This time of year you don’t necessarily want to eat fruit, but it can boost your immune system and help you maintain a healthy weight.
You may be surprised to learn that pineapple is a seasonal fruit in winter in Europe. When winter hits, you might find yourself gravitating towards winter squash and other hearty vegetables. But don’t forget the fruit. It’s important to make room for them in your diet because the nutrients in these fruits support the immune system and your overall health, not to mention a healthy weight.
Fruits rich in vitamin C
When it comes to immunity, vitamin C is a star nutrient for fighting colds and winter illnesses and citrus fruits are full of it. Vitamin C is a powerful, evidence-based, well-researched, and very well-studied antiviral. To get the most benefits, past research suggests whole foods containing vitamin C are preferred over vitamin C (ascorbic acid) supplements. Also, be sure to spread your vitamin C-containing foods throughout the day, as this vitamin is water-soluble, which means your body will flush out any excess of this nutrient.
Vitamin C helps the body produce white blood cells, warrior cells of the immune system. These cells attack foreign invaders like viruses and bacteria. And while vitamin C doesn’t prevent you from catching a cold, it could reduce the duration and severity of your illness. It could therefore prevent your simple sniffle from developing into something more serious, such as bronchitis or pneumonia. While vitamin C-rich citrus fruits may be a winter highlight, they’re not the only nutritious fruits the season has to offer. Here are eight of the best fruits to eat in winter.
1 Pears for their high fiber content
One pear provides 5.58 grams (g) of fiber, making it a good source of this nutrient. Fiber is important for the immune system because it encourages good bacteria to grow. The more fiber you take in, the more you increase the population of immune cells. What’s more, fibrous foods, including pears, may independently help support a healthy weight, as found in a randomized controlled trial published in October 2019 in the Journal of Nutrition. Fiber promotes satiety, which can prevent overeating.
2 Pineapple, like citrus fruits, is an excellent source of vitamin C with 78.9 milligrams (mg) in 1 cup. This tropical fruit also has other health benefits, including disease-fighting anti-inflammatory and antioxidant activity and benefits for the nervous and digestive systems, according to a September 2020 analysis published in Food Research International.
The holiday dinner staple isn’t just festive, it’s also nutritious. According to a study published in Advances in Nutrition, cranberries may help lower cholesterol levels as well as the risk of developing coronary heart disease. They are also a good source of vitamin C, with 14 mg in a cup of whole, raw cranberries. Sprinkling cranberries is a great way to liven up your salads.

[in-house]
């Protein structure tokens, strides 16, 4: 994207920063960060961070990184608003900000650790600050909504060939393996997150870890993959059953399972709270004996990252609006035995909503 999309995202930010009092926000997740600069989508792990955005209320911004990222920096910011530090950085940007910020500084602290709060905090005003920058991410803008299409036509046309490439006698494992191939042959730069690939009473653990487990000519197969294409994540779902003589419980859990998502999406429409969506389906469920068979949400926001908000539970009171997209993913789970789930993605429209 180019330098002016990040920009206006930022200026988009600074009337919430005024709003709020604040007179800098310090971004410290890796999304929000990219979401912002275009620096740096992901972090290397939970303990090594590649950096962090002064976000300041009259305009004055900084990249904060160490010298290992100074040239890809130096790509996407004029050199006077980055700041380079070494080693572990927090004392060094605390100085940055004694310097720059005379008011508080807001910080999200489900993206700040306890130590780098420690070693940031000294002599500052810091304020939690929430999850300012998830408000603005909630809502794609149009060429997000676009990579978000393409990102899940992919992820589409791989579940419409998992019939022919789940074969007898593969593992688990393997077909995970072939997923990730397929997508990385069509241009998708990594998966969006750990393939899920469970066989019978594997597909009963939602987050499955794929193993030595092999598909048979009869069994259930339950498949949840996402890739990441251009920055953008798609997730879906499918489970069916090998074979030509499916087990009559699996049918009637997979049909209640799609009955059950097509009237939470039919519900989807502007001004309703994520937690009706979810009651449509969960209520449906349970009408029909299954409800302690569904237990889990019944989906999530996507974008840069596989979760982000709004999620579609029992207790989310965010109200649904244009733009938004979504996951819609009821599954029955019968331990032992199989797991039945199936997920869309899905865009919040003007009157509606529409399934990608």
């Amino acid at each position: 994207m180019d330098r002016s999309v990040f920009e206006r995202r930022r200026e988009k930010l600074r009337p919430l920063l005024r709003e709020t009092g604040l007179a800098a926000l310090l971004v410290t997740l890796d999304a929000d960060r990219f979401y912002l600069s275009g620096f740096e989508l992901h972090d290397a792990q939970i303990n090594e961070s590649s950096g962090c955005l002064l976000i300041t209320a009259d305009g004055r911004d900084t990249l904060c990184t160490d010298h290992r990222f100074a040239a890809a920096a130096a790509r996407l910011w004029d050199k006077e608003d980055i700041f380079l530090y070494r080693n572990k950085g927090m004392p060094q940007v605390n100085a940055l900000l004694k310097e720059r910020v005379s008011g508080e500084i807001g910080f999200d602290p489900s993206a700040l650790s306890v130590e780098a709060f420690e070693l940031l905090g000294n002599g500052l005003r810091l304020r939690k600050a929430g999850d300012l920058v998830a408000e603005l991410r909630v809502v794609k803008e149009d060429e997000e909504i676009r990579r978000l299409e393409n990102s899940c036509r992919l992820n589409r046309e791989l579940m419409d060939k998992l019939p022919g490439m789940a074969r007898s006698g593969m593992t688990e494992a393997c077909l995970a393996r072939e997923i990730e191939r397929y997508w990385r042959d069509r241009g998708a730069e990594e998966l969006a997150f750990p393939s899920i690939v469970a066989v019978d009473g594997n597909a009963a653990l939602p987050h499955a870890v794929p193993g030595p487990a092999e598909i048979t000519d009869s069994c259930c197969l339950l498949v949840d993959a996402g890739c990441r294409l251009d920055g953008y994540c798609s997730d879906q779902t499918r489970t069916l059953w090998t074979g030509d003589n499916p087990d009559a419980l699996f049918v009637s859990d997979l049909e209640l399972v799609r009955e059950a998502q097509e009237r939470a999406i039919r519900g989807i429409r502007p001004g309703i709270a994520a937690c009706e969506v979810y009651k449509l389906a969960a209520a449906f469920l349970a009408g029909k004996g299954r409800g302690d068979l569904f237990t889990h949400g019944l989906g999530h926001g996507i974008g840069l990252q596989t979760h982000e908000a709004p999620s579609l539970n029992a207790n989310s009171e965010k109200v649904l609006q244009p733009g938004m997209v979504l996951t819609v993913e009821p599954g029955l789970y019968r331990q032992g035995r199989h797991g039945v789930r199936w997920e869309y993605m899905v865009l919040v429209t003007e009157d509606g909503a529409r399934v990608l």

This Asian fruit is a good source of vitamin A, with 138 micrograms (mcg) in one fruit Vitamin A may improve immune function and help protect the body against infectious diseases, according to a review published in September 2018 in the Journal of Clinical Medicine. “It’s important for our barrier immunity, which is our lining in the throat and lungs.
One orange contains nearly 82 mg of vitamin C, making it an excellent source of this vitamin. But don’t try to replace real fruit juice with brick juice. It’s best to eat the whole fruit, as the juice usually contains added sugar and essential nutrients like fiber. An orange is a good source of fibre, with 3.6g, so you won’t want to miss it. Pro tip: If you’re not a fan of oranges, try tangerines or clementines, which are nutritionally similar.
Grapefruit is another excellent source of vitamin C, half a raw grapefruit contains 43.7 mg. Grapefruit also contains lycopene, which has antioxidant properties and may play a role in reducing the risk of certain types of cancer, including prostate cancer, according to a study published in Oncology.
A cup of this festive red fruit is an excellent source of fiber (7 g) and a good source of vitamin C (17.8 mg). Additionally, pomegranate is rich in vitamin K, with 28.7 mcg in one cup. Vitamin K helps blood clot and promotes healthy bones in the body, according to the NIH.
8 The Kiwi
One kiwi contains 56 mg of vitamin C, making it an excellent source of this vitamin. Eat a kiwi for breakfast. It’s a great way to refuel vitamin C and fuel your immune system early in the day. Kiwifruit is also an excellent source of vitamin K, with 30.2 mcg per fruit. Fun fact: you can enjoy this fruit with the skin on, contrary to popular belief. You can do this to increase the health benefits even more: The skin increases its fiber content by 50%.
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